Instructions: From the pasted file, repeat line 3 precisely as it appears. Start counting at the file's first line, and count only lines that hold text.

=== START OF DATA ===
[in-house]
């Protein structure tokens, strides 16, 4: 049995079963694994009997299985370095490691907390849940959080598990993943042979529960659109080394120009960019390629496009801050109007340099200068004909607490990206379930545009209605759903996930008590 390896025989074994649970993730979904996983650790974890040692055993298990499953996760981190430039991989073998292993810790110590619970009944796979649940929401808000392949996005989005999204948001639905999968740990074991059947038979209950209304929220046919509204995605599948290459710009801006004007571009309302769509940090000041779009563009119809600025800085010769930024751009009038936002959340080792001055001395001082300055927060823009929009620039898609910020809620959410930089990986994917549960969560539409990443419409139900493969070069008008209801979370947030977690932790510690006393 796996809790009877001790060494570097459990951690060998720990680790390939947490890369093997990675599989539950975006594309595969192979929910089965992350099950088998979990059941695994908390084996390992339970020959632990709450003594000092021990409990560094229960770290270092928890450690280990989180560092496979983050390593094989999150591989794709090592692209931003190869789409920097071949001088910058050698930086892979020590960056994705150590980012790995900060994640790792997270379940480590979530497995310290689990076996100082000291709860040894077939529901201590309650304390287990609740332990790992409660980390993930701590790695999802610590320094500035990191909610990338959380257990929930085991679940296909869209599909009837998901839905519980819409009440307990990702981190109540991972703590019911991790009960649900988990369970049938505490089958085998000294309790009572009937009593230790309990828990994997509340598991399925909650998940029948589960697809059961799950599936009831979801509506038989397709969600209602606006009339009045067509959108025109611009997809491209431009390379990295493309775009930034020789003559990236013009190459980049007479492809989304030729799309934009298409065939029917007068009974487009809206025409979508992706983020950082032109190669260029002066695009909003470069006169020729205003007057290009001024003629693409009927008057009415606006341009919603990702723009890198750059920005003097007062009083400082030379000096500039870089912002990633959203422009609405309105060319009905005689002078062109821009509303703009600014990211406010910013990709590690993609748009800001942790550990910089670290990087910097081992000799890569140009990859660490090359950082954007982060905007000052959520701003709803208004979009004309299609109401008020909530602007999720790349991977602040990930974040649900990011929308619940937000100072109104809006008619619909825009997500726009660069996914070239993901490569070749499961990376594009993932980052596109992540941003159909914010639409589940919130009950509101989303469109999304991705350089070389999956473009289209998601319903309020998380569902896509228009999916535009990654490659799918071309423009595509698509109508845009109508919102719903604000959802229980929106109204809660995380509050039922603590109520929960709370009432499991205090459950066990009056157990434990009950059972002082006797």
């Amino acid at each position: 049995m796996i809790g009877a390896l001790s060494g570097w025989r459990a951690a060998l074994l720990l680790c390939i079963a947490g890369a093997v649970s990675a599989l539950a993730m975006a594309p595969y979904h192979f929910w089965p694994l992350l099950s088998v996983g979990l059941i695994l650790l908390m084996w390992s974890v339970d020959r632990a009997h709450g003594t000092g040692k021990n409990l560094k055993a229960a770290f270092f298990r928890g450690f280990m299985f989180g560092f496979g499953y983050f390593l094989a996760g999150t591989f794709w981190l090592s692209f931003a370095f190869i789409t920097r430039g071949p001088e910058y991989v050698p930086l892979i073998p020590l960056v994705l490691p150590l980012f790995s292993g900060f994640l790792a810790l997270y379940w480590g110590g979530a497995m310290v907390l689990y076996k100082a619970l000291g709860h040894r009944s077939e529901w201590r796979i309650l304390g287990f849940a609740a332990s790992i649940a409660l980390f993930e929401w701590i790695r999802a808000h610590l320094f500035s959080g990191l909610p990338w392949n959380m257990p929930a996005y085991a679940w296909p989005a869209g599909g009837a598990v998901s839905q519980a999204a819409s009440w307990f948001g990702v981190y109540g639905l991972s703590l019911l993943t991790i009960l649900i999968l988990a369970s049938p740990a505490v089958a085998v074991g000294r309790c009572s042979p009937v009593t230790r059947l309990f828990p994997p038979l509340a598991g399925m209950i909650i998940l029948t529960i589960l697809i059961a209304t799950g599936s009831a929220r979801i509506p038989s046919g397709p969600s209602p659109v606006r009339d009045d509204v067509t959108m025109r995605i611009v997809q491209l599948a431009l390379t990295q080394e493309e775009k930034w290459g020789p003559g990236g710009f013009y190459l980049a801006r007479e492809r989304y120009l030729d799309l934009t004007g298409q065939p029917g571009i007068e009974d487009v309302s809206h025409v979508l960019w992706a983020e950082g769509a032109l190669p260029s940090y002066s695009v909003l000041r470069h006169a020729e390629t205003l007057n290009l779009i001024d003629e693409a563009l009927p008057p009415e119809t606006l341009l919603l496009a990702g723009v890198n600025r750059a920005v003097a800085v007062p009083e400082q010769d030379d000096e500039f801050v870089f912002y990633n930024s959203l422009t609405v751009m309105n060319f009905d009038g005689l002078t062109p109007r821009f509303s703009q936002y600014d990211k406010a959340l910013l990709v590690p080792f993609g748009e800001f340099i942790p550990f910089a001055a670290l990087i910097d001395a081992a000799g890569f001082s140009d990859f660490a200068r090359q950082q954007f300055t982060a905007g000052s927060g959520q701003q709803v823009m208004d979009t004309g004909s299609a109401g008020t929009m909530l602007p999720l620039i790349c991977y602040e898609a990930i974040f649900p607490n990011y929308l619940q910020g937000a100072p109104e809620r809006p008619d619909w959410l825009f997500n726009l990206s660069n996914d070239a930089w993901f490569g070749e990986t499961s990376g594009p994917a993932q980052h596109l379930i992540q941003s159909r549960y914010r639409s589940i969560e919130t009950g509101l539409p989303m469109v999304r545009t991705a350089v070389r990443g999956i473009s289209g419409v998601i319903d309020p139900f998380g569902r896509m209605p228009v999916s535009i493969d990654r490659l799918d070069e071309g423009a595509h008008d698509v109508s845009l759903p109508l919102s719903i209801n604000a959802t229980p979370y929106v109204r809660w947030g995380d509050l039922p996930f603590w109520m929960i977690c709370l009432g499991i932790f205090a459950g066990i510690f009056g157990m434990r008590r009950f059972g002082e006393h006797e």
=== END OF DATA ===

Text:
């Amino acid at each position: 049995m796996i809790g009877a390896l001790s060494g570097w025989r459990a951690a060998l074994l720990l680790c390939i079963a947490g890369a093997v649970s990675a599989l539950a993730m975006a594309p595969y979904h192979f929910w089965p694994l992350l099950s088998v996983g979990l059941i695994l650790l908390m084996w390992s974890v339970d020959r632990a009997h709450g003594t000092g040692k021990n409990l560094k055993a229960a770290f270092f298990r928890g450690f280990m299985f989180g560092f496979g499953y983050f390593l094989a996760g999150t591989f794709w981190l090592s692209f931003a370095f190869i789409t920097r430039g071949p001088e910058y991989v050698p930086l892979i073998p020590l960056v994705l490691p150590l980012f790995s292993g900060f994640l790792a810790l997270y379940w480590g110590g979530a497995m310290v907390l689990y076996k100082a619970l000291g709860h040894r009944s077939e529901w201590r796979i309650l304390g287990f849940a609740a332990s790992i649940a409660l980390f993930e929401w701590i790695r999802a808000h610590l320094f500035s959080g990191l909610p990338w392949n959380m257990p929930a996005y085991a679940w296909p989005a869209g599909g009837a598990v998901s839905q519980a999204a819409s009440w307990f948001g990702v981190y109540g639905l991972s703590l019911l993943t991790i009960l649900i999968l988990a369970s049938p740990a505490v089958a085998v074991g000294r309790c009572s042979p009937v009593t230790r059947l309990f828990p994997p038979l509340a598991g399925m209950i909650i998940l029948t529960i589960l697809i059961a209304t799950g599936s009831a929220r979801i509506p038989s046919g397709p969600s209602p659109v606006r009339d009045d509204v067509t959108m025109r995605i611009v997809q491209l599948a431009l390379t990295q080394e493309e775009k930034w290459g020789p003559g990236g710009f013009y190459l980049a801006r007479e492809r989304y120009l030729d799309l934009t004007g298409q065939p029917g571009i007068e009974d487009v309302s809206h025409v979508l960019w992706a983020e950082g769509a032109l190669p260029s940090y002066s695009v909003l000041r470069h006169a020729e390629t205003l007057n290009l779009i001024d003629e693409a563009l009927p008057p009415e119809t606006l341009l919603l496009a990702g723009v890198n600025r750059a920005v003097a800085v007062p009083e400082q010769d030379d000096e500039f801050v870089f912002y990633n930024s959203l422009t609405v751009m309105n060319f009905d009038g005689l002078t062109p109007r821009f509303s703009q936002y600014d990211k406010a959340l910013l990709v590690p080792f993609g748009e800001f340099i942790p550990f910089a001055a670290l990087i910097d001395a081992a000799g890569f001082s140009d990859f660490a200068r090359q950082q954007f300055t982060a905007g000052s927060g959520q701003q709803v823009m208004d979009t004309g004909s299609a109401g008020t929009m909530l602007p999720l620039i790349c991977y602040e898609a990930i974040f649900p607490n990011y929308l619940q910020g937000a100072p109104e809620r809006p008619d619909w959410l825009f997500n726009l990206s660069n996914d070239a930089w993901f490569g070749e990986t499961s990376g594009p994917a993932q980052h596109l379930i992540q941003s159909r549960y914010r639409s589940i969560e919130t009950g509101l539409p989303m469109v999304r545009t991705a350089v070389r990443g999956i473009s289209g419409v998601i319903d309020p139900f998380g569902r896509m209605p228009v999916s535009i493969d990654r490659l799918d070069e071309g423009a595509h008008d698509v109508s845009l759903p109508l919102s719903i209801n604000a959802t229980p979370y929106v109204r809660w947030g995380d509050l039922p996930f603590w109520m929960i977690c709370l009432g499991i932790f205090a459950g066990i510690f009056g157990m434990r008590r009950f059972g002082e006393h006797e």